Contained within the idyllic, guy-free bubble is the studio where Hale spends 12-hour days shooting. “I love Pretty Little Liars,” she raves. The soapy, campy vibe, snappy dialogue, startling plot twists and bold fashion have made it a ratings and Twitter hit, and not just with tweens (Google “guilty pleasure” and “PLL” to read adult viewers’ tortured confessions). “It’s an hour where everyone can escape into an extreme, dramatic story,” says Hale. Aria’s extreme drama—other than tracking down her friend’s killer—is the fact that her teacher and her boyfriend were, for a time (and possibly will be again?), the same person. Hale didn’t blink when she read the pilot. “I was excited to do something racy and scandalous,” she says. “I was just surprised ABC Family was willing to show it.”
Hale fishes in an enormous Celine Boston bag for her lip gloss and beams a new-mama smile when the bag is complimented. Along with a Chanel bag and black suede Louboutin boots, this is one of her recent “grown-up purchases.” Caught red-handed, Little Miss Baseball Hat admits she does like shopping. Still, she usually hits less spendy places, like Urban Outfitters, Free People and Brandy Melville (at Coachella she was extensively photographed in a cute long, printed skirt from the latter). “And I only dress up when I have to,” she says. “I have a great collection of heels but always wear flats.”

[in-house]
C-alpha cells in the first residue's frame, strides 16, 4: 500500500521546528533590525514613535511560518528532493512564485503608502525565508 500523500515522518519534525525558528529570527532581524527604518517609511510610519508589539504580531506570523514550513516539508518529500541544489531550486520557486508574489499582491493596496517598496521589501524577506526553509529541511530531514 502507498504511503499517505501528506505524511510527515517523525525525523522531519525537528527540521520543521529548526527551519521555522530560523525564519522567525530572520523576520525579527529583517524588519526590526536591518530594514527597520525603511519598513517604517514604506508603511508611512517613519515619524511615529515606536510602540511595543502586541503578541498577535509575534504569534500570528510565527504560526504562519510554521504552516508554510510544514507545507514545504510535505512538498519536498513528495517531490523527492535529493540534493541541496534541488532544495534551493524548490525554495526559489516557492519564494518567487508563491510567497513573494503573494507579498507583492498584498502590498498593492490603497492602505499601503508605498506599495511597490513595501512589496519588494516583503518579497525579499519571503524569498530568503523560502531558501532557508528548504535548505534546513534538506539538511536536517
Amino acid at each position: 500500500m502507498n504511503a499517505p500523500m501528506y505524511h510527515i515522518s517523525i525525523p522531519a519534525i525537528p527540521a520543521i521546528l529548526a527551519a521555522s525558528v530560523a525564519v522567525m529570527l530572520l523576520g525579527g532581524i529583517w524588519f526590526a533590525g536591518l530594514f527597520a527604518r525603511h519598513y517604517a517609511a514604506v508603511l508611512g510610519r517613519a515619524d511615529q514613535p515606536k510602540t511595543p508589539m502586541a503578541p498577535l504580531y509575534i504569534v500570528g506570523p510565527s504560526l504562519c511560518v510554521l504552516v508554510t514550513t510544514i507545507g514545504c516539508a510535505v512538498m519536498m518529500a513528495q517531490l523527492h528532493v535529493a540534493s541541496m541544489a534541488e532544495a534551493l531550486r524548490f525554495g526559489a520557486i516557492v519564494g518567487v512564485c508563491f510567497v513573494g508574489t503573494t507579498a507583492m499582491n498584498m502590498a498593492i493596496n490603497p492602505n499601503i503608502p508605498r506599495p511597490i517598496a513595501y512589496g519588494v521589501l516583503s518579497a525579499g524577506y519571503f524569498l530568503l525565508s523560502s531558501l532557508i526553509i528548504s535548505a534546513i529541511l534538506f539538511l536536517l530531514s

Still, Hale admires glamour. “I’d like to go shopping with Nicole Richie and Rachel Zoe,” she says—further outing this sweatpants wearer as someone who likes clothes a lot—and proceeds to list fellow celebrities whose style she admires. “Kate Moss, Rachel Bilson, Emma Watson, Amanda Seyfried, Selena Gomez”—she shakes her head in admiration and tells me she is less nervous about the prospect of touring for her upcoming album than she is about going on the red carpet. “I feel like a lot of girls my age really sort of have red carpet nailed down.” She prefers to describe herself as “evolving,” though she did like the beaded Moschino gown she wore to the CMA Awards in 2012, with Veronica Lake waves and retro red lips, and the white, collared Dior she wore to the 2013 Nickelodeon Kids’ Choice Awards. Still, she’s always up for improvement and after coffee is headed to meet with stylists Emily Current and Meritt Elliott of Current/Elliott jeans fame. But she confesses that dressing up for the public involves a fair amount of anxiety. “Obviously you always want to look your best. But at the same time, you don’t want to be that person who’s trying too hard, you know?” She sighs. “It’s hard to be a girl.”
Acting-wise, she admires the careers of Reese Witherspoon and Rachel McAdams, and in the country music department, Miranda Lambert. “It’s tricky for me because I’m 24, but I look very young. I’m very much looking forward to playing more adult parts. And I love music and don’t think I could ever get enough of it. But I think I’ll be doing the show for a little bit longer, and I will always be grateful for it.” And as for that small-town vibe, she has no plans to abandon that either. “I promised myself no matter what happens, I would always try to stay kind.”
Click through the slideshow above for more photos from Lucy Hale's cover shoot and her favorite right-now style icons!